Blue-green Algae Spotted on Ella Lake, City of Greater Sudbury – February 2013

Blue-green is not just a summer problem.  A bloom was reported on 15 February 2013 and has been confirmed.  This bloom is reported to have persisted since November of 2012.

Media coverage over blue green algae being confirmed on Ella Lake:

Blue Green Algae Outbreak on Ella Lake – Vermilion River – December through to February 2012-2013

Blue-green algae on Ella Lake - November 2012

Blue-green algae on Ella Lake – November 2012

We have just had confirmation from MOE that we have a blue green algae outbreak on Ella Lake; however, we don’t have the details of what the toxicity levels are yet.   In the meantime, please refrain from using the lake/river water for drinking, brushing your teeth, sauna, showering, bathing, etc.  It was reported that this outbreak has been persistent since at least December, so this is a very curious situation and I suggest you refrain from using the water for the rest of the winter at least.  We will let you know more once all the details are known.

You should not drink surface water during an algal bloom, even if it is treated, because in-home treatments such as boiling and disinfecting water with chlorine or UV and water filtration units do not protect people from blue-green algal toxins.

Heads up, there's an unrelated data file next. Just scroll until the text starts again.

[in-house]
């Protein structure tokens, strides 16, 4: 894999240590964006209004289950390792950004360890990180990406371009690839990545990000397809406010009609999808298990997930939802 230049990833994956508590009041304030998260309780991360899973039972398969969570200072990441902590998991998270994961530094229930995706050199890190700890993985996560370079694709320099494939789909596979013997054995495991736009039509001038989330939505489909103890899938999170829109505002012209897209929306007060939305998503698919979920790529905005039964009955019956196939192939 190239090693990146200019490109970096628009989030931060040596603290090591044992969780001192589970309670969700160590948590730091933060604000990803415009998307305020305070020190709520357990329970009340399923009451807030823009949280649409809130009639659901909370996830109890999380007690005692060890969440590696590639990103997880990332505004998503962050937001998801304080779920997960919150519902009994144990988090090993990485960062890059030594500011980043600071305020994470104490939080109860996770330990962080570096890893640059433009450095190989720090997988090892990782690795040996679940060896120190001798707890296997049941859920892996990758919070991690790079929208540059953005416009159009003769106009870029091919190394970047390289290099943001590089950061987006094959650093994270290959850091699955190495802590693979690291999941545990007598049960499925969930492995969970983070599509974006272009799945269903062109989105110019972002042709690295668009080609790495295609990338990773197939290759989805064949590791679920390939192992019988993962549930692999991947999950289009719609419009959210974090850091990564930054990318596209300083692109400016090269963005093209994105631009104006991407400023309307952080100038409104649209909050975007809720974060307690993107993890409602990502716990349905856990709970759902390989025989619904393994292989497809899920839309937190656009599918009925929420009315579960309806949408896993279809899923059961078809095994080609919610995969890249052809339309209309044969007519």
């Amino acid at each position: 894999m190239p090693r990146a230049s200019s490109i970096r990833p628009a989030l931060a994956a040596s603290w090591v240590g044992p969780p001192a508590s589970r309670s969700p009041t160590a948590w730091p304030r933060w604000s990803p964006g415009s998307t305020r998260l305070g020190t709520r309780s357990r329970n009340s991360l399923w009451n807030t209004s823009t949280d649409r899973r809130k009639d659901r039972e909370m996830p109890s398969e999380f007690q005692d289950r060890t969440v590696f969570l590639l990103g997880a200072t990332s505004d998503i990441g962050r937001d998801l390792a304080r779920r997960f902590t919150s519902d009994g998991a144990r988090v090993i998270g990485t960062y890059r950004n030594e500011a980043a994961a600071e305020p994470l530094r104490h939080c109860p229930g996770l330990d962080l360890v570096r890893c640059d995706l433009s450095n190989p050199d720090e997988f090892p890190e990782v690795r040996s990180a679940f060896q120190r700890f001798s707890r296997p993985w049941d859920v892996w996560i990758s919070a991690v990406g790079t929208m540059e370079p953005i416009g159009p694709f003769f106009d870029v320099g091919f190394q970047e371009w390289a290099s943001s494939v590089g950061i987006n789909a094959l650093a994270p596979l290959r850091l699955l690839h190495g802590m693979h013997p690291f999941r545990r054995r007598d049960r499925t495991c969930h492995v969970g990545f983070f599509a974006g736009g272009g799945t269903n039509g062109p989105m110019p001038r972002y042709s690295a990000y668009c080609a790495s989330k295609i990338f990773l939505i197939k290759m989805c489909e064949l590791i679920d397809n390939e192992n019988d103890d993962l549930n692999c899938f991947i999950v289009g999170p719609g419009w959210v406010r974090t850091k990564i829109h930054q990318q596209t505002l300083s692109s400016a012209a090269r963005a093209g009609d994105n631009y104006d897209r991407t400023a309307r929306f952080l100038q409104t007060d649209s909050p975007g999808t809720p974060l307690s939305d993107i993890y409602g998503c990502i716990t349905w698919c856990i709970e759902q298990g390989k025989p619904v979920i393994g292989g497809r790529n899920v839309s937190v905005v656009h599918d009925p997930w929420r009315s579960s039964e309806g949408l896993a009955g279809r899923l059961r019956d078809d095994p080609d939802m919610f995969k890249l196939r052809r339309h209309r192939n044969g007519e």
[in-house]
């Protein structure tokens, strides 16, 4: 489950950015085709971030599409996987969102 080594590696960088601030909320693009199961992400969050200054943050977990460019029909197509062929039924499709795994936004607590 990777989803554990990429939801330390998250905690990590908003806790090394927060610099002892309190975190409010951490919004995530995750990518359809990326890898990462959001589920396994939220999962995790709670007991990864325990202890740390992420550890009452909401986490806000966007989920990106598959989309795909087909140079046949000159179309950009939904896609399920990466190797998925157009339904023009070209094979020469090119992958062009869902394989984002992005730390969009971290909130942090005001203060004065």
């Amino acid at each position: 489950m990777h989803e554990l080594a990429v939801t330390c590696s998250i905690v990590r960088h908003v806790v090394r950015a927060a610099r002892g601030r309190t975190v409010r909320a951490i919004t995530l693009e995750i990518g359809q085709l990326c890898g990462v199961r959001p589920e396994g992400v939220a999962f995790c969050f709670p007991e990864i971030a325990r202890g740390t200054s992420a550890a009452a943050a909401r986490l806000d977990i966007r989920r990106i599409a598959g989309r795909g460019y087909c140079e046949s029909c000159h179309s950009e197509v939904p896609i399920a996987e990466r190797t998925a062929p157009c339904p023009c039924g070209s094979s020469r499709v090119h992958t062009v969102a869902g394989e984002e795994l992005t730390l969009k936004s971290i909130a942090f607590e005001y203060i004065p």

If you have an opportunity to talk to any ice fishermen on the upstream lakes, please inquire as to whether they have seen this blue green algae (scum) coming up through their ice holes.  If blue green algae has been seen on any of the upstream lakes, please call the Health Unit at 705 522-9200 and they will come out to take a sample.   Please also contact Vermilion River Stewardship at to let us know so we can warn the local residents.

VRS will start our telephone tree; however, we may be missing some people living on the river, so please let your neighbours know of the outbreak and ask them not to use the lake/river water for any of the above uses.

For more information on blue green algae, please check out the information on our website at:

Cliffs Chromite Project – Cliffs’ Response to Vermilion River Stewardship – 2013-01-29

Cliff’s Response to VRS regarding our comments on the Amended Terms of Reference: